We're a fan of the Seresto line of flea collars because they are the first flea collar to rival topical “spot-on” treatments in their effectiveness.
They target adult fleas and have an IGR to halt the life cycle eggs and larvae.
The collar is solid with the insecticide mixed with the resin. This allows the active ingredients, Flumethrin and Imidacloprid, to release slowly over time.
- Kills adult fleas, eggs, and larvae
- Last 8 months
- Collar has a safety release mechanism
- Non-greasy and no strong fragrance
- Easy application with no messy drops
- Some dogs may have a reaction around the neck area
- More costly than other collars, but comparable to monthly drop treatments
This flea collar also features an adulticide to kill adult fleas and IGR, however the main insecticide, Tetrachlorvinphos, may cause reactions in some dogs. You will want to watch your dog for any signs of discomfort such as trouble breathing, lethargy, vomiting, or diarrhea when using this product. Wear gloves when applying and wash hands after use. I would not use this product if I had children in my home.
- Comprehensive flea control with an IGR
- Lasts for 7 months
- No safety release mechanism
- Potentially harsh insecticide
Lanalux is a relatively one-size-fits-all new collar on the market. It fits large dogs to small dogs, which is great and could save you a bit of money if you want to use one collar for multiple dog sizes.
It is also "natural" using 52% resin powder, "environmentally friendly oil" and a citronella compound. It seems Lanalux is being a bit secretive with their ingredient list, using vague terminology, which is really the only thing we didn't like about this product.
Citronella is a popular mosquito and bug repellent but we're not entirely sure about the other ingredients.
- One Size Fits All
- Protects for 8 months
- Strap tends to be a little bit weaker than competing brands (occasionally breaks)
- Strange ingredient list
This is the only all-natural collar to make this list. Clove is one of the ingredients that gives off a strong scent.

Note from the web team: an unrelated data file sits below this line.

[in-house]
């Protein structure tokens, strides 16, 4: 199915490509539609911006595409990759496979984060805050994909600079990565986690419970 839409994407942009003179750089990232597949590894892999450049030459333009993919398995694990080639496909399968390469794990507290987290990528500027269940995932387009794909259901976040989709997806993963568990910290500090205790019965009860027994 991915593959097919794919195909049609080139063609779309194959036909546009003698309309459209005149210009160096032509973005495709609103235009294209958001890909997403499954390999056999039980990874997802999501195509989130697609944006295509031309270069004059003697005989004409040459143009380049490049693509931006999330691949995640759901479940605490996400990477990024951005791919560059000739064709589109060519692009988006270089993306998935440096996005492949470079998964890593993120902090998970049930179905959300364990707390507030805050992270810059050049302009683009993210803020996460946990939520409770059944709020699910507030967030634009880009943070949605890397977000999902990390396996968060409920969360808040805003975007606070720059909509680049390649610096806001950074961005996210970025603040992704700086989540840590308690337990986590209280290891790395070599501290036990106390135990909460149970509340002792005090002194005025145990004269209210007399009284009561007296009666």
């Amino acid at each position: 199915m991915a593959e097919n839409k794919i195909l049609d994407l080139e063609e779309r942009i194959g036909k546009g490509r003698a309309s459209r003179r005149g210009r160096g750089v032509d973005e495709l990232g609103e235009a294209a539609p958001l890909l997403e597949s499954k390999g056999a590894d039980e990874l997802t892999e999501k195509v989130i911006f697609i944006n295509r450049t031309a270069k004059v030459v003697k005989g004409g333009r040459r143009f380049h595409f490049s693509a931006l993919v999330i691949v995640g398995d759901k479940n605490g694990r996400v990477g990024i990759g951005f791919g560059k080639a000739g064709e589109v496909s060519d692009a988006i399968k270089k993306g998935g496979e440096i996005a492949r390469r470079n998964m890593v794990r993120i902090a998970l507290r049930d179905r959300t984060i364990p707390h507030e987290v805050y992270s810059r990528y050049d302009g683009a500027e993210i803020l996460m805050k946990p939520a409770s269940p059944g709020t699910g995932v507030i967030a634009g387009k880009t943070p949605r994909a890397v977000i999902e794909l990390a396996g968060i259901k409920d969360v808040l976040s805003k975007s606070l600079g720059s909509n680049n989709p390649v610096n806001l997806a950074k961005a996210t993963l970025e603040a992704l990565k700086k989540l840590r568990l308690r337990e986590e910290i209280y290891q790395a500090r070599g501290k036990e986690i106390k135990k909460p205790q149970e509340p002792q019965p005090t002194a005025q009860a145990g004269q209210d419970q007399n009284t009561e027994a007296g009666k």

You may want to open the packaging and let the collar air out for a day before putting it on your dog.
I would give this collar a try once my dog was rid of fleas just to give him a break from insecticides.
- No harsh chemicals
- Repels up to 4 months
- Diffusing collar offers no-mess application
- Fragrant scent
- Will need to use with a flea killing insecticide for comprehensive treatment
- Even natural ingredients can cause allergic reactions in some dogs
- Kills fleas, flea eggs, and flea larvae
- Can be used for puppies 6 weeks and older
- No harsh odor
- Need to your dog closely for any reaction to the active ingredient
- Might not be effective in areas where fleas may have become resistant
Our Top Pick: Bayer Seresto
Flea collars that are used properly can be safe and effective for getting rid of and/or preventing new fleas on your dog.
In our opinion, the Bayer Seresto flea collar offers the most potent formulation for tackling fleas, and their eggs and larvae.
This collar along with treatment for your home and yard could help you remove a flea problem long-term if you continue with preventive measures.
One caution with this product would be to be careful with not overdosing your pet on insecticides. If your dog wears this collar, and you use additional products, such as flea shampoo and spray, the toxicity level could be too high. If you need to combine products, check with your veterinarian for the proper amounts to use to keep your dog safe.
Worried about your budget?
Check out the Lanalux Collar. It's made with essential oils, which make for a great "natural" option and is much more affordable providing similar results. Worth a look!
We also recommend consulting with an exterminator before using any flea removal products.
Other Dog Product Reviews
Curious about other dogrelated products? Check out our other detailed guides to help you deal with your pest problems.